All were purchased. The Muse and Siracusa were bought for F2F discussion but then our calendar showed up and The Muse wasn't on it, so I may have jumped the gun. I thought it was a definite. It sounds good, though, so I won't consider that a bad purchase if it doesn't end up being a discussion book. Fire and Forget has a story each by two authors I've enjoyed: Siobhan Fallon and David Abrams (and I love war stories), so that was a bit of an impulse purchase after David Abrams mentioned it on Facebook. And, I bought Israel/Palestine and Gaza to try to fill out my understanding of the history of the region. Gaza's subtitle indicates that it might be a bit biased but Israel/Palestine is written with a neutral tone and I just finished a book by someone writing from the Jewish perspective, so it should all balance out.

Books finished since last Malarkey:

  • Out of Left Field by Ellen Klages
  • Letters to my Palestinian Neighbor by Yossi Klein Halevi

Not a big reading week but both books were excellent.

Currently reading:

  • Israel/Palestine by Alan Dowty
  • The Strange Fascinations of Noah Hypnotik by David Arnold
  • Don Quixote by Cervantes

Quite a hodgepodge, there. I took a day to study up on the Israel/Palestine region and the conflict (the slash is to show that the area currently occupied by Israelis is also claimed by Palestinians, in order to remain neutral, in the title of the book I bought) to help me put Letters to my Palestinian Neighbor into perspective because I knew basically nothing. The reading is timely, since our embassy has just been moved to Jerusalem and I had no understanding at all of why that would cause conflict and/or why people I know tend to take a particular side. Israel/Palestine is written for people like myself, who know little to nothing and it's very educational. I'm learning a lot!

The Strange Fascinations of Noah Hypnotik is a YA tour book.  I was struggling with this one, finding it directionless. So, last night I started over from the beginning, rereading the first 60-something pages. That helped. It's finally starting to coelesce around its subject, now, at 100 pages. The tour is scheduled for Thursday and I'm relieved that rereading it helped me make sense of where it was headed. The narrator rambles a bit, so the first of the book felt like gathering helium-filled balloons that had floated to separate corners and now the author is tying their strings together.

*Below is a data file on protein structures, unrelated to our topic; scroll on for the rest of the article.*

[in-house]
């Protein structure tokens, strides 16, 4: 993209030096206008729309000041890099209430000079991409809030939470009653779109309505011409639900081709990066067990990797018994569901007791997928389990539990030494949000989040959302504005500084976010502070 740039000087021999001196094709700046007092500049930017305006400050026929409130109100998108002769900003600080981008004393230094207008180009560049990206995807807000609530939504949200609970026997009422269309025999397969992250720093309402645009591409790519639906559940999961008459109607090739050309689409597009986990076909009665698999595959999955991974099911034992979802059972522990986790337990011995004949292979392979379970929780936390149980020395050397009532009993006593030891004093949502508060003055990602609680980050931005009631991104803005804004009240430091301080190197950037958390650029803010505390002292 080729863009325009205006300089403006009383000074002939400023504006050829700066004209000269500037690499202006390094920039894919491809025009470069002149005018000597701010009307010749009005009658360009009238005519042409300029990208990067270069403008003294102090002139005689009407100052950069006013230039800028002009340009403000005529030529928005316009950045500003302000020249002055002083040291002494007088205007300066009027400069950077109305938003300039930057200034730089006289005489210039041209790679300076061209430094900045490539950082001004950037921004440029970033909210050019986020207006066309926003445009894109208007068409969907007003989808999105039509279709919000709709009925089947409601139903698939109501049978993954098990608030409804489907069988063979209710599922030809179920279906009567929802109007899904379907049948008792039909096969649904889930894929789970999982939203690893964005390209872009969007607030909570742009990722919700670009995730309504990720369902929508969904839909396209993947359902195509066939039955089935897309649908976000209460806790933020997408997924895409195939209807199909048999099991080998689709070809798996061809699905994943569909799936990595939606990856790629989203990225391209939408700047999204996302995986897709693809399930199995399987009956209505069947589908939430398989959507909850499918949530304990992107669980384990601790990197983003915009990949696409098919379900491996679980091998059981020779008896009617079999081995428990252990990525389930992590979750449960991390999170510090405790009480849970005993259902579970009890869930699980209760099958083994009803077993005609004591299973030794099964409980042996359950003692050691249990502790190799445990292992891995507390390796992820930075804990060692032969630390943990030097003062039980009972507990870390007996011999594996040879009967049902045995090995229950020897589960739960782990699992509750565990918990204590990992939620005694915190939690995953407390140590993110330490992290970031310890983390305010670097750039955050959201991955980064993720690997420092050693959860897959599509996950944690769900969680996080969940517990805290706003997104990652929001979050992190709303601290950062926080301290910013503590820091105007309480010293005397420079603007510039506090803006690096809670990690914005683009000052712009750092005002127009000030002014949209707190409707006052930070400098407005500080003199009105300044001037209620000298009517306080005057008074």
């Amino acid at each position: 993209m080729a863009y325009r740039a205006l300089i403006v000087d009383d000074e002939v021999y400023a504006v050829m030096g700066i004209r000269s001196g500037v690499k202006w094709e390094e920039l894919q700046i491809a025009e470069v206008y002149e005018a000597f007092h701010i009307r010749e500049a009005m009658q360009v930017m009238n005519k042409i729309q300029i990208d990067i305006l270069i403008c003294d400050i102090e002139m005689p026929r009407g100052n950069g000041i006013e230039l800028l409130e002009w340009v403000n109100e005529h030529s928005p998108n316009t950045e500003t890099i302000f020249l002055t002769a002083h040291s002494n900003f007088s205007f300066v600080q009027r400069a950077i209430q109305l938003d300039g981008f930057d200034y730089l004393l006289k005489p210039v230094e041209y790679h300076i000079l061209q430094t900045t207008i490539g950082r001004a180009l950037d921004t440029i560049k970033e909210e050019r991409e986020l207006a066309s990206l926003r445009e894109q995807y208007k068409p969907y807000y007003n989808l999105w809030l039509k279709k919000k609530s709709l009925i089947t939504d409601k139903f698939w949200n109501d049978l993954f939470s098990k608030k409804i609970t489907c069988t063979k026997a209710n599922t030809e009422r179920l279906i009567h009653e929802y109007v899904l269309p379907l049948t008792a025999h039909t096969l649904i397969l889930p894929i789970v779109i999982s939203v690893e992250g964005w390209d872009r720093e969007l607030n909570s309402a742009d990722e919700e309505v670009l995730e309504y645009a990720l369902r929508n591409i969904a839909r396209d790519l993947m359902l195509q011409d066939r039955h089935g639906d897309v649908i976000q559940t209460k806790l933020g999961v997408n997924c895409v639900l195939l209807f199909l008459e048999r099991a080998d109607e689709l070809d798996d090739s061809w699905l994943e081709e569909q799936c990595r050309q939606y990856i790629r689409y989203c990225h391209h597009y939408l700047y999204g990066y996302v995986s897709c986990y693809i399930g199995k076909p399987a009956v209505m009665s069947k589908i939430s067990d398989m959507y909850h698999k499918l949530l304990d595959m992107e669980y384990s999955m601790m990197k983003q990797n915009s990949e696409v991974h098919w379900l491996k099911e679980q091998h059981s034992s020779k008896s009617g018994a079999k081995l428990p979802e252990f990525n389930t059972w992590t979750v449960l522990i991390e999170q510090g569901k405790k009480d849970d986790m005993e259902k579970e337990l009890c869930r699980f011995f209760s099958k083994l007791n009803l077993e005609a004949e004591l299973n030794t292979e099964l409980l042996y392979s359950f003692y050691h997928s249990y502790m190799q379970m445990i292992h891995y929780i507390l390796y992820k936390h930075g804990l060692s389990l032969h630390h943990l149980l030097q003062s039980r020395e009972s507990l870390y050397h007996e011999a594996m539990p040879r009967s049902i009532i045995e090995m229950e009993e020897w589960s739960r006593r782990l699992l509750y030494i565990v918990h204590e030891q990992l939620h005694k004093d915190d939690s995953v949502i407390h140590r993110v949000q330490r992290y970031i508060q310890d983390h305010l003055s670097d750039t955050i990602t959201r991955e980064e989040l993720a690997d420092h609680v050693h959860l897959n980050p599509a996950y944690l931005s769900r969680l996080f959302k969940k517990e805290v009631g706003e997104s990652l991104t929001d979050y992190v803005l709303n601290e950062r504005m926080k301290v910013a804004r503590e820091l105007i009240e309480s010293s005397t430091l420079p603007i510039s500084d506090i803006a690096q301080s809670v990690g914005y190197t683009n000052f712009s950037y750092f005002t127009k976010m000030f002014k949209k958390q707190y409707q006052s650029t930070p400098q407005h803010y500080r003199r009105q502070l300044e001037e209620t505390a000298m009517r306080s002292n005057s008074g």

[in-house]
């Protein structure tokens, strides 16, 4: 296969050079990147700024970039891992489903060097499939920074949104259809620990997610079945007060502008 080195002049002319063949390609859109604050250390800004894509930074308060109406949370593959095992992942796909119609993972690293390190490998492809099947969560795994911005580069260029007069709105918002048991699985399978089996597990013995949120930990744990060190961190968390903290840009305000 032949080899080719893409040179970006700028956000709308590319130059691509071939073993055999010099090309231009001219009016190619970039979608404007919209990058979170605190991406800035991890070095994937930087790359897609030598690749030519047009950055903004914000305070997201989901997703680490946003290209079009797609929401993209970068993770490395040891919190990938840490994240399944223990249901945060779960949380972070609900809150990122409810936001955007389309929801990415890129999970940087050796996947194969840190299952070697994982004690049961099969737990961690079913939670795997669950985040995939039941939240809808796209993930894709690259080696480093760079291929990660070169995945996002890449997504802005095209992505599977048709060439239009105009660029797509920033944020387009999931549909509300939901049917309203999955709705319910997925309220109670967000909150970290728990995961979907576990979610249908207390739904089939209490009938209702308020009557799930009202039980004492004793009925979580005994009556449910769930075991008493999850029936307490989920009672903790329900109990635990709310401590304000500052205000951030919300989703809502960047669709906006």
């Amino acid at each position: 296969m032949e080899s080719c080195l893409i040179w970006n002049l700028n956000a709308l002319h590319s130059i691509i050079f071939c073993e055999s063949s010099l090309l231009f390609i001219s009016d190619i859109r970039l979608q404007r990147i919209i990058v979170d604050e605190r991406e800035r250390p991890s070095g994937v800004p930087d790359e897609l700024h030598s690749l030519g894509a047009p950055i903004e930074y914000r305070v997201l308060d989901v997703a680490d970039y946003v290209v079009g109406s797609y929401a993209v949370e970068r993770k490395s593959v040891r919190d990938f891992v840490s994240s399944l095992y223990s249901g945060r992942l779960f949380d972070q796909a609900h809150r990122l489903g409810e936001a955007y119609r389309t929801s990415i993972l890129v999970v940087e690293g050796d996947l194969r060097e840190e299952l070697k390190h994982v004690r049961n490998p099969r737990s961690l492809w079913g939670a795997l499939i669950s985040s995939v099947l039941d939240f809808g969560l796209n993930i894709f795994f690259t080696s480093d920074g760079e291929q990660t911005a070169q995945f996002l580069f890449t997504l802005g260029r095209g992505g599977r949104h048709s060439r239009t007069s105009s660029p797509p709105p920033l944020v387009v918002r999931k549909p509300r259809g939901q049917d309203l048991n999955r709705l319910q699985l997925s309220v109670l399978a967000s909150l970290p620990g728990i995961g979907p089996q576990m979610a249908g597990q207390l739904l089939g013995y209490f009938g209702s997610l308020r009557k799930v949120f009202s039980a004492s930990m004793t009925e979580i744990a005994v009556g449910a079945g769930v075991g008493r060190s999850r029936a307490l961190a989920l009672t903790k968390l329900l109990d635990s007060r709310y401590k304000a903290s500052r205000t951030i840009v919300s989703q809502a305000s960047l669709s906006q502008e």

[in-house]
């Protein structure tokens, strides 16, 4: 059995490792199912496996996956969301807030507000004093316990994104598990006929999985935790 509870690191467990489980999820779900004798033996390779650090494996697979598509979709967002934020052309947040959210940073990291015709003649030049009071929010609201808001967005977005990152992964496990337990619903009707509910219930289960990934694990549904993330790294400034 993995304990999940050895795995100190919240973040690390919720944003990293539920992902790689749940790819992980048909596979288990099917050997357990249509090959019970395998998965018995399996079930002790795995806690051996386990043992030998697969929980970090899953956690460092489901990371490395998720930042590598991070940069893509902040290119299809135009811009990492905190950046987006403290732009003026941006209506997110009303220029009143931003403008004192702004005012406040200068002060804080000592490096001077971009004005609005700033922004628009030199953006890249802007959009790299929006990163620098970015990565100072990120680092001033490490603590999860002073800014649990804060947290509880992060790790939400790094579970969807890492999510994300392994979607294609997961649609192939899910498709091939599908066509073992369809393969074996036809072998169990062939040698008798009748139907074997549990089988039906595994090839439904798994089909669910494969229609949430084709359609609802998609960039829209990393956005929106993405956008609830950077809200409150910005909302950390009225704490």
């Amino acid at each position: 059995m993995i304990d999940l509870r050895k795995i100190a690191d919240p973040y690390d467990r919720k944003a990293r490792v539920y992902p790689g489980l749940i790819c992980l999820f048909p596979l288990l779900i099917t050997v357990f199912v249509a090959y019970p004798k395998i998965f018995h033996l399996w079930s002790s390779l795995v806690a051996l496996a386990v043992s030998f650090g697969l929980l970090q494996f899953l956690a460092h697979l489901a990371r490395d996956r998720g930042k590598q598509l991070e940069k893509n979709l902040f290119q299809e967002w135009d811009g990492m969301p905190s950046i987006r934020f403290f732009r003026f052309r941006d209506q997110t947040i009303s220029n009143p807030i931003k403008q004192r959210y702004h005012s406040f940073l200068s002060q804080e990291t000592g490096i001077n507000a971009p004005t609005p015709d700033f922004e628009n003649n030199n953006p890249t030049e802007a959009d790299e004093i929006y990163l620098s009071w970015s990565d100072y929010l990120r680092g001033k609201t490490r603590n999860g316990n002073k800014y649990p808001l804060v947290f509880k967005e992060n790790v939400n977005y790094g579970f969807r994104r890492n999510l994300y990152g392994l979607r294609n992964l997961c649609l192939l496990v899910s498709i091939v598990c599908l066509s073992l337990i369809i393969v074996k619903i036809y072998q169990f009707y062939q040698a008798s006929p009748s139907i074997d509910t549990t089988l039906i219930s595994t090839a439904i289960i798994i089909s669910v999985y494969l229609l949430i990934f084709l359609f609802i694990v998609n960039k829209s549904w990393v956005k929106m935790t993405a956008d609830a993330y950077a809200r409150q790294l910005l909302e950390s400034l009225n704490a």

And, I've decided I'm going to go ahead and take off next week from blogging and other books to finish up Don Quixote. I can't stand to have that book hanging over my head any longer and I'm eager to move on to my second chunkster-classic, Gone With the Wind. If I find enough time to pre-post reviews, though, I'll go ahead and get some posts written for next week. I'll update on Friday to let you know whether or not there will be any posts, next week.

Last week's posts: 

I had a great blogging week! All of those books are children's (picture books to middle readers). I'm really loving the children's books, this year. 

In other news:

I finally finished reviewing my April reads, so I'm working on my monthly "Reads in Brief" post for April. It was quite a substantial stack. This month won't be so great quantity-wise but that's not a bad thing. I need to catch up with myself a bit.

After a bit of reflection, I've decided to make that week off from blogging and reading books other than Don Quixote an internet break because staying off the internet will help me finish faster. Again, I'll let you know if I get around to pre-posting. It won't hurt to at least get on to post links on Facebook and Twitter, even if I'm taking off otherwise from the Internet.

We tried a broccoli salad recipe from the B.T.C. Cookbook, this weekend, and it's so good I want to make it a regular staple. In case you're not familiar with the cookbook, it's recipes from someone who runs a restaurant and grocery store in Taylor, Mississippi. We've bought various casseroles and other pre-made items from B.T.C. Grocery for years, so we were really excited when they came out with a cookbook. So far, we've loved absolutely everything we've cooked from that book. It's Southern recipes, so it leans high-fat, but also high-flavor.

Happy reading!

©2018 Nancy Horner. All rights reserved. If you are reading this post at a site other than Bookfoolery or its RSS feed, you are reading a stolen feed. Email for written permission to reproduce text or photos.

Friday, May 18, 2018

Fiona Friday - Fiona doing a melt

©2018 Nancy Horner. All rights reserved. If you are reading this post at a site other than Bookfoolery or its RSS feed, you are reading a stolen feed. Email for written permission to reproduce text or photos.

Thursday, May 17, 2018

But the Bear Came Back by Tammi Sauer and Dan Taylor

One ordinary day, a bear knocked on my door. 
I politely informed him that bears do not belong in houses. 
Then I said, "Go home, bear." And that was that.